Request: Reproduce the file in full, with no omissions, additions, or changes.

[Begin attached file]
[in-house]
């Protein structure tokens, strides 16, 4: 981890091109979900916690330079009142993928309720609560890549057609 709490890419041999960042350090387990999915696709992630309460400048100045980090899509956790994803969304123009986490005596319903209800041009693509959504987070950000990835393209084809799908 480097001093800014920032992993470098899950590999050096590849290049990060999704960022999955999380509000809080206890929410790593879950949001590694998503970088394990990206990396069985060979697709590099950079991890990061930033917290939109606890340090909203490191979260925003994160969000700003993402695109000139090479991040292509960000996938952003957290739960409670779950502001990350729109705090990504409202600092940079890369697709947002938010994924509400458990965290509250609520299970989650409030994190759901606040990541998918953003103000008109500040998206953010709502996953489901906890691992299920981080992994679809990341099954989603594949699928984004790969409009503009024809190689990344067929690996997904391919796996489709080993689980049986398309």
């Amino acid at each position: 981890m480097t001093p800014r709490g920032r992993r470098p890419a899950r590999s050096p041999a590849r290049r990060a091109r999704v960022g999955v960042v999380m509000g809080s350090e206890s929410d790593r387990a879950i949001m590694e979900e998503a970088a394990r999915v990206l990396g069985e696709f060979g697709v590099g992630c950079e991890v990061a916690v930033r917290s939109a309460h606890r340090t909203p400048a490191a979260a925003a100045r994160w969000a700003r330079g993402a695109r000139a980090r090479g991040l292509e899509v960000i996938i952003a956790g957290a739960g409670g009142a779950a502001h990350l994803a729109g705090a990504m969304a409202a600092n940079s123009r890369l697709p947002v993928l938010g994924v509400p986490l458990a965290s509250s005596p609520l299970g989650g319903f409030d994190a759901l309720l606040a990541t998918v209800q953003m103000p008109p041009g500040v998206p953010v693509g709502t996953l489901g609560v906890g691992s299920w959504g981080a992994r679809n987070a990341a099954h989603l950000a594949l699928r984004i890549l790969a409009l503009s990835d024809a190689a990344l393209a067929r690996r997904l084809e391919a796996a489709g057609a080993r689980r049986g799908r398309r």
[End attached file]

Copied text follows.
[in-house]
């Protein structure tokens, strides 16, 4: 981890091109979900916690330079009142993928309720609560890549057609 709490890419041999960042350090387990999915696709992630309460400048100045980090899509956790994803969304123009986490005596319903209800041009693509959504987070950000990835393209084809799908 480097001093800014920032992993470098899950590999050096590849290049990060999704960022999955999380509000809080206890929410790593879950949001590694998503970088394990990206990396069985060979697709590099950079991890990061930033917290939109606890340090909203490191979260925003994160969000700003993402695109000139090479991040292509960000996938952003957290739960409670779950502001990350729109705090990504409202600092940079890369697709947002938010994924509400458990965290509250609520299970989650409030994190759901606040990541998918953003103000008109500040998206953010709502996953489901906890691992299920981080992994679809990341099954989603594949699928984004790969409009503009024809190689990344067929690996997904391919796996489709080993689980049986398309």
């Amino acid at each position: 981890m480097t001093p800014r709490g920032r992993r470098p890419a899950r590999s050096p041999a590849r290049r990060a091109r999704v960022g999955v960042v999380m509000g809080s350090e206890s929410d790593r387990a879950i949001m590694e979900e998503a970088a394990r999915v990206l990396g069985e696709f060979g697709v590099g992630c950079e991890v990061a916690v930033r917290s939109a309460h606890r340090t909203p400048a490191a979260a925003a100045r994160w969000a700003r330079g993402a695109r000139a980090r090479g991040l292509e899509v960000i996938i952003a956790g957290a739960g409670g009142a779950a502001h990350l994803a729109g705090a990504m969304a409202a600092n940079s123009r890369l697709p947002v993928l938010g994924v509400p986490l458990a965290s509250s005596p609520l299970g989650g319903f409030d994190a759901l309720l606040a990541t998918v209800q953003m103000p008109p041009g500040v998206p953010v693509g709502t996953l489901g609560v906890g691992s299920w959504g981080a992994r679809n987070a990341a099954h989603l950000a594949l699928r984004i890549l790969a409009l503009s990835d024809a190689a990344l393209a067929r690996r997904l084809e391919a796996a489709g057609a080993r689980r049986g799908r398309r």